Applied and Computational Mathematics Seminar (ACMS): 2:25pm, 901 Van Vleck Hall
Feb 8, Fluid Models with Sharp Interfaces – Clouds and Plumes, Chung-Nan Tzou
Feb 15, A model of online latent state learning, Amy Cochran

Biostatistics & Medical Informatics (BMI) Seminar: 12:00pm, Biotechnology Center Auditorium
Feb 8, Estimation of Complex Effect-Size Distributions Using Summary-level Statistics from GWAS,  Yan (Dora) Zhang,  Johns Hopkins University

Computation and Informatics in Biology and Medicine (CIBM) Seminar4:00pm, 1360 Biotechnology Center
Feb. 12, Title TBA, Jane Tang (Auditorium)
Feb. 19,  Three-way Clustering of Muti-Tissue Multi-Individual Gene Expression Data Using Tensor Decomposition, Miaoyan Wang (Auditorium)

The Wisconsin Association for Computing Machinery – Women in Computing, Feb 20, 12:15pm-1:15pm, Computer Sciences 2310

Upcoming Trainings and Workshops

Library Research Data Management Micro-courses

UW-Madison Libraries have put together micro-courses to help researchers getting started managing their data.  Find them all here on the library mini-course webpage. Courses are available for anyone to take and include:

  • Introduction to Research Data Management – This micro-course covers the reasons to invest time and effort into good data management and then introduces best practices that you can start building into your research process immediately.
  • Responsible Data Planning, Use, and Sharing – This micro-course provides an introduction to the current landscape of policies and regulations regarding data that informs working responsibly with research data, and then discusses developing plans for data management and data sharing.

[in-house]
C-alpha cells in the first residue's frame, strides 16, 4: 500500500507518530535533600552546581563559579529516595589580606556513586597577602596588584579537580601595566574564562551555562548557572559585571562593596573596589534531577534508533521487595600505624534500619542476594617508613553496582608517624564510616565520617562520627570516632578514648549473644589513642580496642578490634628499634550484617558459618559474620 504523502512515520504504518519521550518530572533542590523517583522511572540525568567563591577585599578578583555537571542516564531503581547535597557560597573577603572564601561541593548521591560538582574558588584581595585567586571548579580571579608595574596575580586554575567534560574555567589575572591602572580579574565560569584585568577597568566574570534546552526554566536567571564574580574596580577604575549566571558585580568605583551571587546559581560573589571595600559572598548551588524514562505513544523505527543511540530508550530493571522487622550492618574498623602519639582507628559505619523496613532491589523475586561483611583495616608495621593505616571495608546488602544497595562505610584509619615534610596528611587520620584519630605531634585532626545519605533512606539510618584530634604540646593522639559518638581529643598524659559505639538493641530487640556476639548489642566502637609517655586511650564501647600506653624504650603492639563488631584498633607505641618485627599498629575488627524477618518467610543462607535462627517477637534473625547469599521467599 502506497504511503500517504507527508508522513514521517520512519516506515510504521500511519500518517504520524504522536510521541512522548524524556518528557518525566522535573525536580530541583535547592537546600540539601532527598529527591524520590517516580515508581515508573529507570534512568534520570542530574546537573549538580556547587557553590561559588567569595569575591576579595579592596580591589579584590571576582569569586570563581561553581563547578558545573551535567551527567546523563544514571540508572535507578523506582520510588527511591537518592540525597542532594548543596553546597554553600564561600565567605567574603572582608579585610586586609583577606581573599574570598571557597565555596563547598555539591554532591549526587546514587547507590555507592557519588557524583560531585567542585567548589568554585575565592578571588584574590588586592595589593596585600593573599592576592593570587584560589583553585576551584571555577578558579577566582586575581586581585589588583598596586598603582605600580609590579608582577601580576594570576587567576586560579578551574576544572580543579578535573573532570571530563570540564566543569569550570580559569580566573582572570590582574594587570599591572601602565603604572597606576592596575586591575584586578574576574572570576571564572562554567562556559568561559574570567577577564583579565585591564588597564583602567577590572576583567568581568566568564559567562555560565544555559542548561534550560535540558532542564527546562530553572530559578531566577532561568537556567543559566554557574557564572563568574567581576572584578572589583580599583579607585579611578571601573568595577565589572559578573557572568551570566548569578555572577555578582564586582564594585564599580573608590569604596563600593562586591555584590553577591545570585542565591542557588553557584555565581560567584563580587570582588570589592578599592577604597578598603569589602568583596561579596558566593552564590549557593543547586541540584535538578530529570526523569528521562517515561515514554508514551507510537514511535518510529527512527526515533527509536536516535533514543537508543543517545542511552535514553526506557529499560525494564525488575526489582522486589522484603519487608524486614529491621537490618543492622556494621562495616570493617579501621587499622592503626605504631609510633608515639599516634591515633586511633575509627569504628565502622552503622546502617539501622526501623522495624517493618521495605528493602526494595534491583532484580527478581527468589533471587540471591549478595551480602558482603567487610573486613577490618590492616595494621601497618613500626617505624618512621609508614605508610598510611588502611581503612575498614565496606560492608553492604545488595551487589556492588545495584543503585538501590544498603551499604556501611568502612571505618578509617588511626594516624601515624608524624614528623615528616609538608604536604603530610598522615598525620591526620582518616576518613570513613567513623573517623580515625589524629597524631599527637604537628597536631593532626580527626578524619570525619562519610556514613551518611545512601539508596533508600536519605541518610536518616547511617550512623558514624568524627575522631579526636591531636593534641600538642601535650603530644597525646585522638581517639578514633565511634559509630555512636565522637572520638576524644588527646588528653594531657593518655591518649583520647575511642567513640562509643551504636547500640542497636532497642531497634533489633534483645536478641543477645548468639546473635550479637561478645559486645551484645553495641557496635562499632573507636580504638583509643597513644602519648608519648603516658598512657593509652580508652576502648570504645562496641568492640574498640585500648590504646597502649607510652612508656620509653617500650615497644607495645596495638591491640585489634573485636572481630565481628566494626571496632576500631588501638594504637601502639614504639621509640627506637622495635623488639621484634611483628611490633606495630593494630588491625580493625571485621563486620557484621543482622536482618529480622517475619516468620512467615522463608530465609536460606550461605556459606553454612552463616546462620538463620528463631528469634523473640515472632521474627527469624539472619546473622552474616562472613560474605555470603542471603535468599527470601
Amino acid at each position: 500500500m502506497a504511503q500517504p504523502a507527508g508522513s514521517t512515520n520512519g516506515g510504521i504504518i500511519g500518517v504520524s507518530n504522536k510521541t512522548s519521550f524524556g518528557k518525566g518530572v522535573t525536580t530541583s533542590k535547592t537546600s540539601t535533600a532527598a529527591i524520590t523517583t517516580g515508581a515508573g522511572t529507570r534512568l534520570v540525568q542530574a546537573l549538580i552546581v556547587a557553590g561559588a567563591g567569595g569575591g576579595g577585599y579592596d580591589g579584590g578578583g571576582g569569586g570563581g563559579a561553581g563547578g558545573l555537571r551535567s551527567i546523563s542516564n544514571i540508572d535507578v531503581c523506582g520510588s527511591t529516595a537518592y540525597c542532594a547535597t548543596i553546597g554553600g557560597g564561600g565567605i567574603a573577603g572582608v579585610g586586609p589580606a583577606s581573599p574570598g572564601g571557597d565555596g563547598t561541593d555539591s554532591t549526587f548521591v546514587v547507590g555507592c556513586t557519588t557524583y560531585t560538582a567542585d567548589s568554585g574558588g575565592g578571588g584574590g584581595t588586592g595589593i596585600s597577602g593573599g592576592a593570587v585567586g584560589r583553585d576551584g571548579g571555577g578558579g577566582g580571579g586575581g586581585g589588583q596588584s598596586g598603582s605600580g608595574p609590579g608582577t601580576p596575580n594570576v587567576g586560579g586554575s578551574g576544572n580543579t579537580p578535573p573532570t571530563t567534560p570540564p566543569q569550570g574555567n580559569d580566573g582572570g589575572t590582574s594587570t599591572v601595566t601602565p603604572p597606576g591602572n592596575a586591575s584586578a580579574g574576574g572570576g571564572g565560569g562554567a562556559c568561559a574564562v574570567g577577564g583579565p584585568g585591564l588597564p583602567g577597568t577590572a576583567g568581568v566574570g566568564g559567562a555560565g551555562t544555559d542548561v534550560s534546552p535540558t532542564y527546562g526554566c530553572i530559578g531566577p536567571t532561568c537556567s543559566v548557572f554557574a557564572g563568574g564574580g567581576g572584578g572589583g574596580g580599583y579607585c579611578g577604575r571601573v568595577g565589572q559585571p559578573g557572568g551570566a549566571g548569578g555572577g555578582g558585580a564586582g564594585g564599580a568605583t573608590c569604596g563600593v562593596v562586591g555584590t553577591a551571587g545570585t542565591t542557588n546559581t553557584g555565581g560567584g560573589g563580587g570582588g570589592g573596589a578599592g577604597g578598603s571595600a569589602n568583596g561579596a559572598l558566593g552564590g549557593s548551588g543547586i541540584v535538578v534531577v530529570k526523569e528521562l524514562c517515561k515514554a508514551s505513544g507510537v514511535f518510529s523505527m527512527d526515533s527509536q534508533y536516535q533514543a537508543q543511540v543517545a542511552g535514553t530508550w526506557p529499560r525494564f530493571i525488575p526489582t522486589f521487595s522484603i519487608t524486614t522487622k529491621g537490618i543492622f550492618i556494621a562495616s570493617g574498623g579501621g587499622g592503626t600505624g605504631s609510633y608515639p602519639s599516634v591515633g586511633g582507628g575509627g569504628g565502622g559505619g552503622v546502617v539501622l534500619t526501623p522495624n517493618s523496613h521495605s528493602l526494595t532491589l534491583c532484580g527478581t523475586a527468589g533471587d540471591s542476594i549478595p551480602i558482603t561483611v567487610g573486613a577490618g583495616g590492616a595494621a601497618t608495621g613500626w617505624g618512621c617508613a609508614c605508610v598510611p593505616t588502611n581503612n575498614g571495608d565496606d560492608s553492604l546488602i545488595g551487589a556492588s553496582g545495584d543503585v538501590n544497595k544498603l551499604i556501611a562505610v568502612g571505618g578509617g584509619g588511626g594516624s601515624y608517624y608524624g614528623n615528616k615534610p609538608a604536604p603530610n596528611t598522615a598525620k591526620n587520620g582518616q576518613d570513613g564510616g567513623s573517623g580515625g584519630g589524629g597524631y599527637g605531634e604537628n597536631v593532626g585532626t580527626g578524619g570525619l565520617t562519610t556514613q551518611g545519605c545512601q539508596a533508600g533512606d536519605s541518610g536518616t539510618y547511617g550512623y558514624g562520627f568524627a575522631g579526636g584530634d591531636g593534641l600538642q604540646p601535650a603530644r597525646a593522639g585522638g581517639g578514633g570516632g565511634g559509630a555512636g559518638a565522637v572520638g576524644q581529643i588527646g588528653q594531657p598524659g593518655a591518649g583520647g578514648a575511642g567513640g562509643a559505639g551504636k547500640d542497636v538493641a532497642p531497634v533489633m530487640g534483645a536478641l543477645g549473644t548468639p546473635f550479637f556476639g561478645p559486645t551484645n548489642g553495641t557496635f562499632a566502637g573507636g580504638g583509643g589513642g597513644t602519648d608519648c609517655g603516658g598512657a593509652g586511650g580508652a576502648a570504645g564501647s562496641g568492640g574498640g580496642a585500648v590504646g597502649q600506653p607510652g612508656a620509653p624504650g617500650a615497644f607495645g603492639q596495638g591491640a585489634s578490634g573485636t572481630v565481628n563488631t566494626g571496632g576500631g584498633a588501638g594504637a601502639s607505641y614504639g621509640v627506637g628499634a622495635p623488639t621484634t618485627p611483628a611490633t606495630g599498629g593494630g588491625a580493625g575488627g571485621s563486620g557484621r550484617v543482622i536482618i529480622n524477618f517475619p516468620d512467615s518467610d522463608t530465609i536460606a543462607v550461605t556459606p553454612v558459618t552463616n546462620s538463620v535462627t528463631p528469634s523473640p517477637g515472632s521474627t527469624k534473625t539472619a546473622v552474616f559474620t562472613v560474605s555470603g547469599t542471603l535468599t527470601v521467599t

• Research Data Management Life Cycle – an interactive tool to explore the stages of the research data management life cycle. Users can explore the 10 stages of the data life cycle and learn about the process of each stage. (Note: this tool is also a part of the Introduction to Research Data Management micro-course mentioned above).

R workshops for Researchers

UW-Madison libraries are offering R programming Workshops on R programming for researchers. The intended audience is anyone at the university who is working with tabular research data (including graduate students, faculty, research staff, and undergraduate researchers) and would like to learn how to automate data processing using the R programming language. Find out more and register for sessions on the workshop website.

Campus Opportunities and Groups

Statistical Phylogenetics